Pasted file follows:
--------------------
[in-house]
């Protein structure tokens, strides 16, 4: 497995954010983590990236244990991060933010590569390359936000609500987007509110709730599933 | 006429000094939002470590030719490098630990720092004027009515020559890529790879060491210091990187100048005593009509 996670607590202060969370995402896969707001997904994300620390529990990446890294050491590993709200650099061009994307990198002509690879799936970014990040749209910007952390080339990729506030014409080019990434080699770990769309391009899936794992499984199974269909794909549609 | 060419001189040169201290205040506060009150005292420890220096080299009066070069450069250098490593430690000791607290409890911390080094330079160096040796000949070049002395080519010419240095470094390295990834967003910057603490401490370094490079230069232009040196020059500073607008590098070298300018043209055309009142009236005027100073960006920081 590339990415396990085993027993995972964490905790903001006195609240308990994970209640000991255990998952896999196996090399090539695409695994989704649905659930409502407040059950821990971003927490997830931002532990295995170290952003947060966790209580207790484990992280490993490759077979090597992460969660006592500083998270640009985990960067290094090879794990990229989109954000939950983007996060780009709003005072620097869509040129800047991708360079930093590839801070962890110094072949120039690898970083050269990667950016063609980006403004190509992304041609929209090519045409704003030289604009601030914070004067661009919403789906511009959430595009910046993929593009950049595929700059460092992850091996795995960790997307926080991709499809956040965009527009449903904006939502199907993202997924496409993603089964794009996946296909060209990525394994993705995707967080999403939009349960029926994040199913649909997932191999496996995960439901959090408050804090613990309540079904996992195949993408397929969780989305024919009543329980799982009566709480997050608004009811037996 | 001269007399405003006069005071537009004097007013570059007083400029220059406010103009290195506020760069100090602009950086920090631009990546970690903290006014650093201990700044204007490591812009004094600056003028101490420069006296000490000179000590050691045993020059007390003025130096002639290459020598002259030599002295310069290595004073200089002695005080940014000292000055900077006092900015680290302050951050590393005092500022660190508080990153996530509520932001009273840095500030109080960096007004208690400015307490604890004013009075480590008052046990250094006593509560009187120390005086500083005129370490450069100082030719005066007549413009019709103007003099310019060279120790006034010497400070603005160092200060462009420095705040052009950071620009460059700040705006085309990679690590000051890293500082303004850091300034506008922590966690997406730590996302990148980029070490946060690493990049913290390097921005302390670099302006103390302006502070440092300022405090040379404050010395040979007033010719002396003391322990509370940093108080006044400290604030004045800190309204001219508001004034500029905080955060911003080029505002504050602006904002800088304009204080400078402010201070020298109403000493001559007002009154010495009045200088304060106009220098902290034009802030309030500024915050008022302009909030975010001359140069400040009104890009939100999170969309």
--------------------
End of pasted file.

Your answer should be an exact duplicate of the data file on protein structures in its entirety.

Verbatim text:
[in-house]
């Protein structure tokens, strides 16, 4: 497995954010983590990236244990991060933010590569390359936000609500987007509110709730599933 | 006429000094939002470590030719490098630990720092004027009515020559890529790879060491210091990187100048005593009509 996670607590202060969370995402896969707001997904994300620390529990990446890294050491590993709200650099061009994307990198002509690879799936970014990040749209910007952390080339990729506030014409080019990434080699770990769309391009899936794992499984199974269909794909549609 | 060419001189040169201290205040506060009150005292420890220096080299009066070069450069250098490593430690000791607290409890911390080094330079160096040796000949070049002395080519010419240095470094390295990834967003910057603490401490370094490079230069232009040196020059500073607008590098070298300018043209055309009142009236005027100073960006920081 590339990415396990085993027993995972964490905790903001006195609240308990994970209640000991255990998952896999196996090399090539695409695994989704649905659930409502407040059950821990971003927490997830931002532990295995170290952003947060966790209580207790484990992280490993490759077979090597992460969660006592500083998270640009985990960067290094090879794990990229989109954000939950983007996060780009709003005072620097869509040129800047991708360079930093590839801070962890110094072949120039690898970083050269990667950016063609980006403004190509992304041609929209090519045409704003030289604009601030914070004067661009919403789906511009959430595009910046993929593009950049595929700059460092992850091996795995960790997307926080991709499809956040965009527009449903904006939502199907993202997924496409993603089964794009996946296909060209990525394994993705995707967080999403939009349960029926994040199913649909997932191999496996995960439901959090408050804090613990309540079904996992195949993408397929969780989305024919009543329980799982009566709480997050608004009811037996 | 001269007399405003006069005071537009004097007013570059007083400029220059406010103009290195506020760069100090602009950086920090631009990546970690903290006014650093201990700044204007490591812009004094600056003028101490420069006296000490000179000590050691045993020059007390003025130096002639290459020598002259030599002295310069290595004073200089002695005080940014000292000055900077006092900015680290302050951050590393005092500022660190508080990153996530509520932001009273840095500030109080960096007004208690400015307490604890004013009075480590008052046990250094006593509560009187120390005086500083005129370490450069100082030719005066007549413009019709103007003099310019060279120790006034010497400070603005160092200060462009420095705040052009950071620009460059700040705006085309990679690590000051890293500082303004850091300034506008922590966690997406730590996302990148980029070490946060690493990049913290390097921005302390670099302006103390302006502070440092300022405090040379404050010395040979007033010719002396003391322990509370940093108080006044400290604030004045800190309204001219508001004034500029905080955060911003080029505002504050602006904002800088304009204080400078402010201070020298109403000493001559007002009154010495009045200088304060106009220098902290034009802030309030500024915050008022302009909030975010001359140069400040009104890009939100999170969309």